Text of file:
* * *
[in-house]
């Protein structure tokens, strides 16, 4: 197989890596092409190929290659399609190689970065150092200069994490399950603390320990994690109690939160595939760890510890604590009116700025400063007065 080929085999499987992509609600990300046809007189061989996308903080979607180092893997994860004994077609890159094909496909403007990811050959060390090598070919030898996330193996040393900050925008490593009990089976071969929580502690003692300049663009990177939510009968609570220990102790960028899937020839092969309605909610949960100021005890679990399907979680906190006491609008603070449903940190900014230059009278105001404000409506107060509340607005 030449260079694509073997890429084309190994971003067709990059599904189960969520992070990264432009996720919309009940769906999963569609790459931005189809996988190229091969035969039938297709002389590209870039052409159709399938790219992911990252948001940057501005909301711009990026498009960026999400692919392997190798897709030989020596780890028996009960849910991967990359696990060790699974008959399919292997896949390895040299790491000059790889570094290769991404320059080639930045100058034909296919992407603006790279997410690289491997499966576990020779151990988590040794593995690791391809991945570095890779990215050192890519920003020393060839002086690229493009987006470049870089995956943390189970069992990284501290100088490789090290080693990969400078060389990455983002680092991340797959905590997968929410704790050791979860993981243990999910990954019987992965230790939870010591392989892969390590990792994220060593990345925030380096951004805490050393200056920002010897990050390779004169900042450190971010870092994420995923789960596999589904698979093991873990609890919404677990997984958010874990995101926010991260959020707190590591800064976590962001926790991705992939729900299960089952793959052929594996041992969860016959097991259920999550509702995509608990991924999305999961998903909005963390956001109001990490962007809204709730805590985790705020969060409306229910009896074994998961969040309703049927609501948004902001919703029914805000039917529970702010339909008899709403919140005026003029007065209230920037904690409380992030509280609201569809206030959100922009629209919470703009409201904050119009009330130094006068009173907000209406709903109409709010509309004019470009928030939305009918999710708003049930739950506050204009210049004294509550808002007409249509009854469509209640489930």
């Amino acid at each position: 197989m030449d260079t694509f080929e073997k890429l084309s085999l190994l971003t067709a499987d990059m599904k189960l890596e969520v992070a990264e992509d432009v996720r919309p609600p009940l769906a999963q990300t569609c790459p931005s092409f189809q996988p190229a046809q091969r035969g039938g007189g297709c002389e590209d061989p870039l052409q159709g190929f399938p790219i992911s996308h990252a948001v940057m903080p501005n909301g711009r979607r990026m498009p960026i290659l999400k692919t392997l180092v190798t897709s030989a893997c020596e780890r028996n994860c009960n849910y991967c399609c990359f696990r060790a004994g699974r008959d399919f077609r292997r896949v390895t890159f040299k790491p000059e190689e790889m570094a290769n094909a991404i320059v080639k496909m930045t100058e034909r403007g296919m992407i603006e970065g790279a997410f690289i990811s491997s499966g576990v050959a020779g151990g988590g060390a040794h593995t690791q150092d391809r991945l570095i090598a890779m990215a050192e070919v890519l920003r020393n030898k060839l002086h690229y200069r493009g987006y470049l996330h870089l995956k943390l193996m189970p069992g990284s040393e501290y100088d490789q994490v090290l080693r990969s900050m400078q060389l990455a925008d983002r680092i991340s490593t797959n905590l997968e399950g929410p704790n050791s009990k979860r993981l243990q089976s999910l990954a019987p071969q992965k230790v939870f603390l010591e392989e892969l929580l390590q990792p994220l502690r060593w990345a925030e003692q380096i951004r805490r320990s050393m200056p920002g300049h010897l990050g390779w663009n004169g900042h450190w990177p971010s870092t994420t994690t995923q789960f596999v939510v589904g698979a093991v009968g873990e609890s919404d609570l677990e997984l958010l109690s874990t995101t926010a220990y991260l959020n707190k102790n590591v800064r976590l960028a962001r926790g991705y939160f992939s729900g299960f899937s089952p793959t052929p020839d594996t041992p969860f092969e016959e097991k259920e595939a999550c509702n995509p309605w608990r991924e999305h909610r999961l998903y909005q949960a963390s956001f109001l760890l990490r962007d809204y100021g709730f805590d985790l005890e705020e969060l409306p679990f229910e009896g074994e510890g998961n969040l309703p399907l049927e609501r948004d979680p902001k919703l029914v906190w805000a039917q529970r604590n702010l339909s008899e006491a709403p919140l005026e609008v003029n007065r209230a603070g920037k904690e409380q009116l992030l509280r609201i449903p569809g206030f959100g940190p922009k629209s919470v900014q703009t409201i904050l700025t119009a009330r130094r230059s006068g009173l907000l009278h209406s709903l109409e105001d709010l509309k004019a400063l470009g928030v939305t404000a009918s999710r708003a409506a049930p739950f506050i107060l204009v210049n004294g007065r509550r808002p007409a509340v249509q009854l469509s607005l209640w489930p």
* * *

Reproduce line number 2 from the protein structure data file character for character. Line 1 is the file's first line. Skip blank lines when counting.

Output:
């Protein structure tokens, strides 16, 4: 197989890596092409190929290659399609190689970065150092200069994490399950603390320990994690109690939160595939760890510890604590009116700025400063007065 080929085999499987992509609600990300046809007189061989996308903080979607180092893997994860004994077609890159094909496909403007990811050959060390090598070919030898996330193996040393900050925008490593009990089976071969929580502690003692300049663009990177939510009968609570220990102790960028899937020839092969309605909610949960100021005890679990399907979680906190006491609008603070449903940190900014230059009278105001404000409506107060509340607005 030449260079694509073997890429084309190994971003067709990059599904189960969520992070990264432009996720919309009940769906999963569609790459931005189809996988190229091969035969039938297709002389590209870039052409159709399938790219992911990252948001940057501005909301711009990026498009960026999400692919392997190798897709030989020596780890028996009960849910991967990359696990060790699974008959399919292997896949390895040299790491000059790889570094290769991404320059080639930045100058034909296919992407603006790279997410690289491997499966576990020779151990988590040794593995690791391809991945570095890779990215050192890519920003020393060839002086690229493009987006470049870089995956943390189970069992990284501290100088490789090290080693990969400078060389990455983002680092991340797959905590997968929410704790050791979860993981243990999910990954019987992965230790939870010591392989892969390590990792994220060593990345925030380096951004805490050393200056920002010897990050390779004169900042450190971010870092994420995923789960596999589904698979093991873990609890919404677990997984958010874990995101926010991260959020707190590591800064976590962001926790991705992939729900299960089952793959052929594996041992969860016959097991259920999550509702995509608990991924999305999961998903909005963390956001109001990490962007809204709730805590985790705020969060409306229910009896074994998961969040309703049927609501948004902001919703029914805000039917529970702010339909008899709403919140005026003029007065209230920037904690409380992030509280609201569809206030959100922009629209919470703009409201904050119009009330130094006068009173907000209406709903109409709010509309004019470009928030939305009918999710708003049930739950506050204009210049004294509550808002007409249509009854469509209640489930």